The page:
To change the oil:

  1. Place a 20-quart pan below the drain plug and remove the plug. While the oil drains, make sure the pan can also collect oil from the oil filter, and then unscrew the filter with a strap wrench and remove it.

  2. Wipe the filter base with a clean rag. To replace the filter, coat the rubber gasket with clean engine oil. Then install and tighten it the number of turns past the point where the gasket contacts the base that are specified on the side.
  3. Allow a few minutes for all the oil to drain, wipe the plug and seating surfaces on the oil pan, and then reinstall and tighten the plug.
  4. Refill the engine with oil and start the engine and run it until oil pressure is established before shutting down for the remainder of the work.

To service the fuel filtration system:
The fuel filter should be changed at 2,000 hours unless an ESI (extended service interval) filter is used. Then the interval is 3,000 hours. This filter can only be fitted to newer models – check the service manual for specifics.

  1. Place a pan under the filter. Loosen the drain plug, and use a strap wrench to loosen the filter slightly at the top. Drain the filter bowl and filter. A drain hose can be connected to the drain plug.

  2. Once the filter has drained, unscrew it from the mount at the top and remove the bowl from the bottom. Wipe the bowl out with a clean rag, coat the gaskets at top and bottom with clean engine oil, and screw the bowl onto the lower end of the new filter and tighten it. It’s easy to tell which end the bowl is screwed onto – the filter must end up so the printing is right-side up.
  3. Fill the filter and bowl to the top with clean diesel fuel.
  4. Install the filter onto the mount and tighten with a strap wrench as recommended on the side.
  5. Open the red bleed valve. Then unscrew the priming pump plunger and operate the pump by pulling the plunger up and down slowly. When you feel resistance, the system should be getting full. To ensure proper prime, start the engine and run it while pumping until it runs steadily. Then shut it down and close the bleed valve.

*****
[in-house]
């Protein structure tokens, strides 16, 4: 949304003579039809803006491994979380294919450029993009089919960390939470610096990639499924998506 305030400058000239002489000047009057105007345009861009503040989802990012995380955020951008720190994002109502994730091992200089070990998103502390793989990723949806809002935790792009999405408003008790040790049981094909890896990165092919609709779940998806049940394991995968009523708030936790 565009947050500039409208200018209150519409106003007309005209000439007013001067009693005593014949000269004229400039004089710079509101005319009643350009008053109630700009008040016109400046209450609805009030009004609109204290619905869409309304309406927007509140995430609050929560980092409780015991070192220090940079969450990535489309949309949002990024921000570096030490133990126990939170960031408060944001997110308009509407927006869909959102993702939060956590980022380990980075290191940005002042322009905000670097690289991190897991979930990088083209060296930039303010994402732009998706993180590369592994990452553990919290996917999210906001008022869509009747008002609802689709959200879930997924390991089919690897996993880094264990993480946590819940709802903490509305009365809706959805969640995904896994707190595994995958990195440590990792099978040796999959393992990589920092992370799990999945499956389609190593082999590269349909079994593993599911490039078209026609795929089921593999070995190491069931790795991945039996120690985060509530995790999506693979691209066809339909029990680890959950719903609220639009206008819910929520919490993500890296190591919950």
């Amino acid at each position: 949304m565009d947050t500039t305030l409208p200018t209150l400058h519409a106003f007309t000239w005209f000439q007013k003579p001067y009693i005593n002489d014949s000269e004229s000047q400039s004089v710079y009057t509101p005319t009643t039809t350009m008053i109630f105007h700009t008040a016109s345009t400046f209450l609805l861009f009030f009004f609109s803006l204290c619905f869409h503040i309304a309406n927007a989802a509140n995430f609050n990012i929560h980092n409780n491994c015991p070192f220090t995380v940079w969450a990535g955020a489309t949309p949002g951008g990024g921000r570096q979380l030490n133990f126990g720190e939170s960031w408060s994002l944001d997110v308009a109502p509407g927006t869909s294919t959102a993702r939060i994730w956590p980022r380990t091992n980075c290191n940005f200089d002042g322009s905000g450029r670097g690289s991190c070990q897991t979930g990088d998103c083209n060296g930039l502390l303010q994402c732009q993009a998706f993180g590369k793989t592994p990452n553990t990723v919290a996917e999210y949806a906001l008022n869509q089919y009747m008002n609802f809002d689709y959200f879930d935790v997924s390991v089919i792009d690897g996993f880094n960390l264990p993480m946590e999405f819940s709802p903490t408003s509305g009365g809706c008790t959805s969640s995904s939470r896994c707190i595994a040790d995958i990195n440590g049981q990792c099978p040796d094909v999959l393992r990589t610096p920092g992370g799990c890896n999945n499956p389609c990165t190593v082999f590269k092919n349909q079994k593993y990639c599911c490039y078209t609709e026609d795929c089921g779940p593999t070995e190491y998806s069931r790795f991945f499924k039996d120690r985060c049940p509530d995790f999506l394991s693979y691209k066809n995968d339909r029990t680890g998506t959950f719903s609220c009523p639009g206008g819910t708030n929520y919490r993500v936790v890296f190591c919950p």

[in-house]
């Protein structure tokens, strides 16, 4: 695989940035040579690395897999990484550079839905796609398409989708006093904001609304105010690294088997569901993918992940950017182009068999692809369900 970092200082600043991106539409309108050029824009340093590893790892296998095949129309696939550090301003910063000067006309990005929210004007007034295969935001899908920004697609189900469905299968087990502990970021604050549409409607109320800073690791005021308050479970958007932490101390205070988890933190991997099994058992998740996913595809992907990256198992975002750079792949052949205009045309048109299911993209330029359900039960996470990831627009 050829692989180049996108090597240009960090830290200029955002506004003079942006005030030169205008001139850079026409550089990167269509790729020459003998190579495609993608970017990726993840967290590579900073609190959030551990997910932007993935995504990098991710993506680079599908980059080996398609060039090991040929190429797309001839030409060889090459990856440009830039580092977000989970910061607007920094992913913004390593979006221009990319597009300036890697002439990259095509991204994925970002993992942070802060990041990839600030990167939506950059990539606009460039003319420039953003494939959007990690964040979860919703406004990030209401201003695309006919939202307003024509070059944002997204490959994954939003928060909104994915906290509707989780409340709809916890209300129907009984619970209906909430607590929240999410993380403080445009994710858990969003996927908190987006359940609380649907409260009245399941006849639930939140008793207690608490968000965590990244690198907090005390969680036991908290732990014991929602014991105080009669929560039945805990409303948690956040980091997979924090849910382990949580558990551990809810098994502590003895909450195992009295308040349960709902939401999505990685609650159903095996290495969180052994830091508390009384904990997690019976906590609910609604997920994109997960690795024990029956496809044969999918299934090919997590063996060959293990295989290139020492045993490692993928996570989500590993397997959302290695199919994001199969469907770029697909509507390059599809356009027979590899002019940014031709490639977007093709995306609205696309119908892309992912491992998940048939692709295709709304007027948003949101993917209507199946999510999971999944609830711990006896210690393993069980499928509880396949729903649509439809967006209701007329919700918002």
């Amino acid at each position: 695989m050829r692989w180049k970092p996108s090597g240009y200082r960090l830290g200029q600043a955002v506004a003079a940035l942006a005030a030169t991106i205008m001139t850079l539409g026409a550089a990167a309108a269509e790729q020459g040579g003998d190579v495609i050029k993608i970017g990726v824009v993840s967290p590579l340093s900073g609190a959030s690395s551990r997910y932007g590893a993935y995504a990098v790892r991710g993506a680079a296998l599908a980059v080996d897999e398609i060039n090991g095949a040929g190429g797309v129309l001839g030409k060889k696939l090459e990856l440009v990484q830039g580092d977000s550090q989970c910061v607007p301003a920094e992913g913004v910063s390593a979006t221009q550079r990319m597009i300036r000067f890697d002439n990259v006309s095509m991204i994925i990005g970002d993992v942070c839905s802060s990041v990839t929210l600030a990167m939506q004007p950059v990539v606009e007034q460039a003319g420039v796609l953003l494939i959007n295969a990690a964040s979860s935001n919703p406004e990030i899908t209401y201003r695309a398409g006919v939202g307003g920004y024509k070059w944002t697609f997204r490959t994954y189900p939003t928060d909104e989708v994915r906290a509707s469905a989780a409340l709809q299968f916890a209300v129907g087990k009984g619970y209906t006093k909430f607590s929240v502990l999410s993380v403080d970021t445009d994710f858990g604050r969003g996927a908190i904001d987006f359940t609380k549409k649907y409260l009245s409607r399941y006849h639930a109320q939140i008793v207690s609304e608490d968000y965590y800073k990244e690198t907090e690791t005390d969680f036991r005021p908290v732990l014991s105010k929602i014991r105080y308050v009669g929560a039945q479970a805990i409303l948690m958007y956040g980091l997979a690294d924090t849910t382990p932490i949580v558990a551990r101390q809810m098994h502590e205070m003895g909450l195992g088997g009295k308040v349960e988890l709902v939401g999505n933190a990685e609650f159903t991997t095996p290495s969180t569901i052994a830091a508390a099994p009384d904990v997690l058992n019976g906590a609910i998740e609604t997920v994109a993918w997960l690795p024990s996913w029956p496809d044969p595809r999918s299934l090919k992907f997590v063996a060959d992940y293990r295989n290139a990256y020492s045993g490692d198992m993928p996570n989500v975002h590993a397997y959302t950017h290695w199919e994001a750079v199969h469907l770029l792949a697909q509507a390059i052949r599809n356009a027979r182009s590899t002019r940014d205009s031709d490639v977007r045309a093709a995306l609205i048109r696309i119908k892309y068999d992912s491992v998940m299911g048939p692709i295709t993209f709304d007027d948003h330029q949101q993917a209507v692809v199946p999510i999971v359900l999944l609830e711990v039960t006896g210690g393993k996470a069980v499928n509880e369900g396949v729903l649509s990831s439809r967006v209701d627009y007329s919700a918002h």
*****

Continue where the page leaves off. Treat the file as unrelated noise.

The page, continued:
6. Clean the inlet strainer in the fuel pump by first unscrewing the mounting bolt that attaches the inlet fuel line. Remove the upper copper ring seal, pull the banjo fitting off the bolt and then remove the bolt, keeping the lower copper ring on the bolt. Unscrew and remove the strainer. Replace the seals if the rubber centers are worn.
  7. Blow the strainer out with compressed air and clean it in solvent; then dry and replace in reverse order.

Servicing the air cleaner:
Next, take a look at the air restriction indicator, located below the inlet air hose. The indicator will show red if restriction has been excessive, even if the engine is off when you’re looking at it. If the air cleaner gets clogged, the engine will also smoke quite heavily, Naylis says. But it normally won’t clog between maintenance intervals unless running in a dusty environment. If the indicator shows excessive restriction, the air cleaner should be replaced at more frequent intervals.

  1. Remove the left side door for access. Pull down on the upper hinge pin to disengage it and then remove the door.

  2. Unfasten the clips and pull the cover off the air cleaner assembly. Then remove the air filter.
  3. Press the new filter into position so that its rubber seal is forced over a fitting until it seats. Then reinstall the cover with the water drain downward and “TOP” marking at the top, and fasten the clips.

Belt checks
Belt condition and tension are critical. Belts will slip if tension is inadequate or they are glazed, Naylis says. This will result in engine overheating and high “head pressure,” the pressure in the condenser. This can result in compressor failure.
Inspect the belts: